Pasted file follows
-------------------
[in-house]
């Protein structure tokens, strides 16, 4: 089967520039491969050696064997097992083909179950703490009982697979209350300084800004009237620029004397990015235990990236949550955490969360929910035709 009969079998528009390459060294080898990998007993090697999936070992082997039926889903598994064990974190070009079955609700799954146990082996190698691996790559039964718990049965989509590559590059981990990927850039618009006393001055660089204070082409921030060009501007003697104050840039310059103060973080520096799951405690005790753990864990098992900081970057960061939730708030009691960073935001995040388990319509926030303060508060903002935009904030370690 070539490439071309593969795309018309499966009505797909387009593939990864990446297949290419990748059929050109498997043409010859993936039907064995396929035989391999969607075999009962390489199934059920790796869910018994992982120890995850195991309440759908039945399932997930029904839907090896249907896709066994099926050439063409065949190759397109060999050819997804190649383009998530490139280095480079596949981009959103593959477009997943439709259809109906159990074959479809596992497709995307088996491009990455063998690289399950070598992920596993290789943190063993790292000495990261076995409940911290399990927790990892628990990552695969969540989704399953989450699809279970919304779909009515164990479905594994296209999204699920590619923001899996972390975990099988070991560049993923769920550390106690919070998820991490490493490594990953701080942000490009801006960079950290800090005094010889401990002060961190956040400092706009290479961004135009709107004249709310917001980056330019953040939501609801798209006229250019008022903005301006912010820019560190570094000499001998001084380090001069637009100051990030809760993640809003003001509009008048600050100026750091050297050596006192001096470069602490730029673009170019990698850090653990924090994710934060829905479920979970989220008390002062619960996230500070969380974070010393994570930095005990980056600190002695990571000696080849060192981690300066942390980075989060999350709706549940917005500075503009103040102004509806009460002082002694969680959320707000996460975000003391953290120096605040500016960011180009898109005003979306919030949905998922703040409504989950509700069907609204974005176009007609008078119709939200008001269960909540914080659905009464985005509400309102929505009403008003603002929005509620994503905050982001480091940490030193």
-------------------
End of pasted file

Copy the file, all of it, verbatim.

[in-house]
């Protein structure tokens, strides 16, 4: 089967520039491969050696064997097992083909179950703490009982697979209350300084800004009237620029004397990015235990990236949550955490969360929910035709 009969079998528009390459060294080898990998007993090697999936070992082997039926889903598994064990974190070009079955609700799954146990082996190698691996790559039964718990049965989509590559590059981990990927850039618009006393001055660089204070082409921030060009501007003697104050840039310059103060973080520096799951405690005790753990864990098992900081970057960061939730708030009691960073935001995040388990319509926030303060508060903002935009904030370690 070539490439071309593969795309018309499966009505797909387009593939990864990446297949290419990748059929050109498997043409010859993936039907064995396929035989391999969607075999009962390489199934059920790796869910018994992982120890995850195991309440759908039945399932997930029904839907090896249907896709066994099926050439063409065949190759397109060999050819997804190649383009998530490139280095480079596949981009959103593959477009997943439709259809109906159990074959479809596992497709995307088996491009990455063998690289399950070598992920596993290789943190063993790292000495990261076995409940911290399990927790990892628990990552695969969540989704399953989450699809279970919304779909009515164990479905594994296209999204699920590619923001899996972390975990099988070991560049993923769920550390106690919070998820991490490493490594990953701080942000490009801006960079950290800090005094010889401990002060961190956040400092706009290479961004135009709107004249709310917001980056330019953040939501609801798209006229250019008022903005301006912010820019560190570094000499001998001084380090001069637009100051990030809760993640809003003001509009008048600050100026750091050297050596006192001096470069602490730029673009170019990698850090653990924090994710934060829905479920979970989220008390002062619960996230500070969380974070010393994570930095005990980056600190002695990571000696080849060192981690300066942390980075989060999350709706549940917005500075503009103040102004509806009460002082002694969680959320707000996460975000003391953290120096605040500016960011180009898109005003979306919030949905998922703040409504989950509700069907609204974005176009007609008078119709939200008001269960909540914080659905009464985005509400309102929505009403008003603002929005509620994503905050982001480091940490030193």